The Baptist World Alliance, which claims more than 37 million members, is celebrating Human Rights Day this weekend by encouraging its churches to emphasize human rights in their worship services.
Though the official U.N.-designated International Human Rights Day was Dec. 10, the BWA decided to observe the day during the weekend so churches could incorporate the theme into their liturgies.
BWA says human rights has been "at the heart" of the Baptist fellowship in its 104-year history, pointing to its opposition to racism, concern about wars, and defense of religious freedom. Moreover, the organization has a history of supporting the rights of the disabled, women's and children's rights, and the right of the sick to receive adequate medical care.
Each year, the BWA also gives out the Human Rights Award to recognize an individual who has made a significant contribution to the cause of human rights. The global Baptist fellowship has observed Human Rights Day for more than 20 years.
International Human Rights Days was formally established at a meeting of the U.N. General Assembly on Dec. 4, 1950. It is observed each year on Dec. 10 to honor the anniversary of the adoption of the Universal Declaration of Human Rights.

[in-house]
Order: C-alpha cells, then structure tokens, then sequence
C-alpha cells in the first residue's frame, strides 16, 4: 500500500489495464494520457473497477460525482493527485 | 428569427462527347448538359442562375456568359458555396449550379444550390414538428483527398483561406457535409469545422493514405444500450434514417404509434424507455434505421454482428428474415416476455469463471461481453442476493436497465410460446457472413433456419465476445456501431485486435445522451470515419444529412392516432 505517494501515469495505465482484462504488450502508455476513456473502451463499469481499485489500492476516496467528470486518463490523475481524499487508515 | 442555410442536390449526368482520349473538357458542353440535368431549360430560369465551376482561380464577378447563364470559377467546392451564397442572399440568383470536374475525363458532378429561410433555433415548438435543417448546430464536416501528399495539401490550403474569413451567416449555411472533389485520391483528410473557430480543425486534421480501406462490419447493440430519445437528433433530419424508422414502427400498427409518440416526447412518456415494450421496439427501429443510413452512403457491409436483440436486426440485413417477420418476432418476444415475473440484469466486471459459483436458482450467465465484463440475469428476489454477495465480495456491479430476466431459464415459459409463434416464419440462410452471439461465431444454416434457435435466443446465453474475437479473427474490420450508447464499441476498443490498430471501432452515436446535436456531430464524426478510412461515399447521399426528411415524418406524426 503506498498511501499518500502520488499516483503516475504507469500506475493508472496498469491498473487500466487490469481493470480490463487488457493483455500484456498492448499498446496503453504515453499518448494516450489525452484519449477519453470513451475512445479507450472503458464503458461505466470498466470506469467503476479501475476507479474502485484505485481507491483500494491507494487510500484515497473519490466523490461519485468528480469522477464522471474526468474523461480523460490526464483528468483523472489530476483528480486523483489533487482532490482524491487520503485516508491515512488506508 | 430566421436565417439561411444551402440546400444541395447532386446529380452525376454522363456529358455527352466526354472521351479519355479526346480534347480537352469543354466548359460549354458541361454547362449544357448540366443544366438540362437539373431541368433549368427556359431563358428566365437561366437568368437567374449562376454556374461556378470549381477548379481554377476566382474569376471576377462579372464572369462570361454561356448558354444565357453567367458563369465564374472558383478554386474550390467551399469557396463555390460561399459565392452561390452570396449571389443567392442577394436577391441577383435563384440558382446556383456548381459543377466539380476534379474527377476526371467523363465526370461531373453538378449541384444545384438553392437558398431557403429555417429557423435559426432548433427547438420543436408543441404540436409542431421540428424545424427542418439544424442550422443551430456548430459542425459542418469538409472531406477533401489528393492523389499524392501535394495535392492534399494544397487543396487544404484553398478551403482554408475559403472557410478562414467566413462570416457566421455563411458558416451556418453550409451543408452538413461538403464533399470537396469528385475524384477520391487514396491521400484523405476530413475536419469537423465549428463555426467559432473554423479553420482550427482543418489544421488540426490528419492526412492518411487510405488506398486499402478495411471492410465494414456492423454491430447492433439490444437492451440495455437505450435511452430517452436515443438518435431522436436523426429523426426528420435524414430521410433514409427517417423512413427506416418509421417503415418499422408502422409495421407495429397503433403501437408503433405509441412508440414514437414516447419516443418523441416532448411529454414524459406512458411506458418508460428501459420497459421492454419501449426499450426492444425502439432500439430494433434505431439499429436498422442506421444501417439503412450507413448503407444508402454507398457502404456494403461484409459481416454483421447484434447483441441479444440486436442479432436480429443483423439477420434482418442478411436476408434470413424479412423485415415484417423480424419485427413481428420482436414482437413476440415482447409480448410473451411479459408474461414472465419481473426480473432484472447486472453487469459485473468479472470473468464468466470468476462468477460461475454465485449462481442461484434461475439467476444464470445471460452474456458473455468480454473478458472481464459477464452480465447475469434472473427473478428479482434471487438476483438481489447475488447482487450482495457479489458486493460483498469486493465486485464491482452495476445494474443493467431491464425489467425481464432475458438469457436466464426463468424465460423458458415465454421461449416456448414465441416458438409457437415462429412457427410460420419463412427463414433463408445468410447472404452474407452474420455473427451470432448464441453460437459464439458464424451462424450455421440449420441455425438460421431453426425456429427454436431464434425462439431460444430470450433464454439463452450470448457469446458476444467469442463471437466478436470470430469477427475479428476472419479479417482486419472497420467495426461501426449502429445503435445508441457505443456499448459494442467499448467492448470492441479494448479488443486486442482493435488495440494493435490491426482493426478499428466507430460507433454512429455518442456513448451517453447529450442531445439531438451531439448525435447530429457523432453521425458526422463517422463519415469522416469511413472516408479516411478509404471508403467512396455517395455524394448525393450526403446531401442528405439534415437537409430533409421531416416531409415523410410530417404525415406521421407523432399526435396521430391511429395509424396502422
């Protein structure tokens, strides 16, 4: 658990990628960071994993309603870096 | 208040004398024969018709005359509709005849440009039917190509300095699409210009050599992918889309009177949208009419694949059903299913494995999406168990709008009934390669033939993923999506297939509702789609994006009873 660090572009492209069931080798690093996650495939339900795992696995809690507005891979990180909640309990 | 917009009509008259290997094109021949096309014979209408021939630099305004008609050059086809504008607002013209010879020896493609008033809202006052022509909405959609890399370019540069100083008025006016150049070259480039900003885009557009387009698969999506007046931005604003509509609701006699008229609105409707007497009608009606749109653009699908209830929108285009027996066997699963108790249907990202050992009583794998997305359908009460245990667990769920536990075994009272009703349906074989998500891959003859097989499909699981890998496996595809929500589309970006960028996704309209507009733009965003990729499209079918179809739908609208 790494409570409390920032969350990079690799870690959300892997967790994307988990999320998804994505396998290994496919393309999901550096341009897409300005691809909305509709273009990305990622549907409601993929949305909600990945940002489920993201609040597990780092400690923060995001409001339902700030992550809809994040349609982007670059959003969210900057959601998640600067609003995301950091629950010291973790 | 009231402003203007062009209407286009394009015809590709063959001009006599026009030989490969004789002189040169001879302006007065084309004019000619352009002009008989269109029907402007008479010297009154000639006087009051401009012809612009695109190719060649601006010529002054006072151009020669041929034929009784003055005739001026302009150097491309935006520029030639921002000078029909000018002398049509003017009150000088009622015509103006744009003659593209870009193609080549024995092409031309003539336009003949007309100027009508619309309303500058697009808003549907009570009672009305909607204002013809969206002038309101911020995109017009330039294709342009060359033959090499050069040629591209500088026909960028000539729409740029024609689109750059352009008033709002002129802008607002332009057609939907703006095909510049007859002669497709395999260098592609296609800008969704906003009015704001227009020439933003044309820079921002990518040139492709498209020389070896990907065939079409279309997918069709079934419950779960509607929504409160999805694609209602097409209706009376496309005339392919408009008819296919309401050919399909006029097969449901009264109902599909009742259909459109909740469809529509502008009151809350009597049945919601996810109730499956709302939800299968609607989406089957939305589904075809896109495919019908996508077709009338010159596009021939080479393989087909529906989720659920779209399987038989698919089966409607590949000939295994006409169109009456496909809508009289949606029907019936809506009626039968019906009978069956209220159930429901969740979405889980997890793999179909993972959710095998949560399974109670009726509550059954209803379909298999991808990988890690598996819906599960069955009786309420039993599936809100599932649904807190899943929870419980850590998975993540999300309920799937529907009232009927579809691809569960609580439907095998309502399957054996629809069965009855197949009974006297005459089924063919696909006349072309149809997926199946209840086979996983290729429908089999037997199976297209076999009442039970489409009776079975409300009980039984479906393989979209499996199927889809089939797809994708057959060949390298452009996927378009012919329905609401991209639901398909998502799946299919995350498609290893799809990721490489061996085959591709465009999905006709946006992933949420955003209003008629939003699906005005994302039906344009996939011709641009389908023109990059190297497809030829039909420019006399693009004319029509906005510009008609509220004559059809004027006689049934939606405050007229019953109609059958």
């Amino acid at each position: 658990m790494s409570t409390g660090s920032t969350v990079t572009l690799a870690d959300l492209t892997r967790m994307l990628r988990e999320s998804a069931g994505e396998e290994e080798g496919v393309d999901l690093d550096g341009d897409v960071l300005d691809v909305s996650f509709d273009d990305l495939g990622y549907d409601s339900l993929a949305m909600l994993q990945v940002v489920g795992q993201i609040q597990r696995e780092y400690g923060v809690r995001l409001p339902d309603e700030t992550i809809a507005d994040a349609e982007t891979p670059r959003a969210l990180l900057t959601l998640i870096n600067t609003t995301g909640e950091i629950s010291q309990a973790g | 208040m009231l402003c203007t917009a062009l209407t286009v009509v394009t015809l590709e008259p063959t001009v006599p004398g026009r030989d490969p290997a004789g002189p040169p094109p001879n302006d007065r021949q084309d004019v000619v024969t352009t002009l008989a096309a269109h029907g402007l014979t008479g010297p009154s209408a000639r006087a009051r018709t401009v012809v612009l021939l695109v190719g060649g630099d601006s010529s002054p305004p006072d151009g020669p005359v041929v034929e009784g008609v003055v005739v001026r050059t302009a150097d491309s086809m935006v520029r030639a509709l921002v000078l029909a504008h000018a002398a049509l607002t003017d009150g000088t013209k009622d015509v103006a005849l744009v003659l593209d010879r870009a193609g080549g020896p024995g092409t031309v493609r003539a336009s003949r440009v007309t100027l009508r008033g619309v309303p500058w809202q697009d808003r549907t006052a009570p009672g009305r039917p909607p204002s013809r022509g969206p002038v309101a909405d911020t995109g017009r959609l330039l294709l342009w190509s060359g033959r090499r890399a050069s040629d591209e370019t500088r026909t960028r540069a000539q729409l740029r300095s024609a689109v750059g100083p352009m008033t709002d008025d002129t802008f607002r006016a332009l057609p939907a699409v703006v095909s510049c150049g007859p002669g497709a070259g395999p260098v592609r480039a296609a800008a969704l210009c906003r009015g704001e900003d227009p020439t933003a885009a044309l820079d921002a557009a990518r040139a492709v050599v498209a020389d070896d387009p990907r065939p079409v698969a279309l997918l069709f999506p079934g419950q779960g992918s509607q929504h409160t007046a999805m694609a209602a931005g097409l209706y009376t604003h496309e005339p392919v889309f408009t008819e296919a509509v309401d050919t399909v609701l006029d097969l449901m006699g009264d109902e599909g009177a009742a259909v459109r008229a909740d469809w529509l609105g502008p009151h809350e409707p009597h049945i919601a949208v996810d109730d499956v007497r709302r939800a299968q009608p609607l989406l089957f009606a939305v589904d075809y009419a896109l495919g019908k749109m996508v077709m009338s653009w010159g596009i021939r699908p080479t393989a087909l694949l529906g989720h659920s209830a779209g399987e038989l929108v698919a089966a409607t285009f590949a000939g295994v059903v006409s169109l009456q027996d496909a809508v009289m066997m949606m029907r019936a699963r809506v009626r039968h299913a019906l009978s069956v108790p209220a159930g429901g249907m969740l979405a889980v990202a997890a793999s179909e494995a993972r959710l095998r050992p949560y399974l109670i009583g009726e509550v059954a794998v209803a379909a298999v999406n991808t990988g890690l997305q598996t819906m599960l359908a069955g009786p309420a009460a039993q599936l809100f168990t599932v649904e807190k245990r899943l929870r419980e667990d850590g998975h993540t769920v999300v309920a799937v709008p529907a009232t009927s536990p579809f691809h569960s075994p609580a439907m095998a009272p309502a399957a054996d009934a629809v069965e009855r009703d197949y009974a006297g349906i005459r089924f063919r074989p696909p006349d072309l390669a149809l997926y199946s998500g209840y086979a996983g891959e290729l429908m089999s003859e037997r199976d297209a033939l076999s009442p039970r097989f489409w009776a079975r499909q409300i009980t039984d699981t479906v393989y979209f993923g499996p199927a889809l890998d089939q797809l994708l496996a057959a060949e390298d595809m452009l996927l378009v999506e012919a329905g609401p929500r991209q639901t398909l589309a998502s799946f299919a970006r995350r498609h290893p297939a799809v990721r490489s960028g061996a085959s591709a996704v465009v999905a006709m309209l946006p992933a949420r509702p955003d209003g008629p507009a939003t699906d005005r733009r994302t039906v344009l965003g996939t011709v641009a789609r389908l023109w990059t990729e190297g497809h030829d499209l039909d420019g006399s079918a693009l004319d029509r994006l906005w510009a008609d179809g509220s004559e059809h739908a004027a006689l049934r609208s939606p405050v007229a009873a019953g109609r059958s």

In addition to the BWA, other religious groups have also organized events in observance of Human Rights Day.
On Wednesday, faith leaders from across the country joined an immigrant family facing deportation for a telephonic press conference to announce the "Shine the Light for Immigration Reform," a series of interfaith days of action.
The Days of Action feature prayer vigils made up of members of diverse faith communities in 13 cities to highlight the plight of immigrant families suffering from the fear of separation. Religious participants are calling upon Congress to take up the issue of comprehensive immigration reform in early 2010.
The first "Shine the Light" Days of Action took place in Ventura County, Calif., on Thursday, International Human Rights Day. The highlight event will occur in Washington, D.C., on Dec. 17, the eve of International Migrants Day, when faith leaders will gather for a vigil at a church near the White House. The Days of Action campaign will end in Boston, Mass., on Dec. 19.
This year marks the 61st anniversary of the Universal Declaration of Human Rights.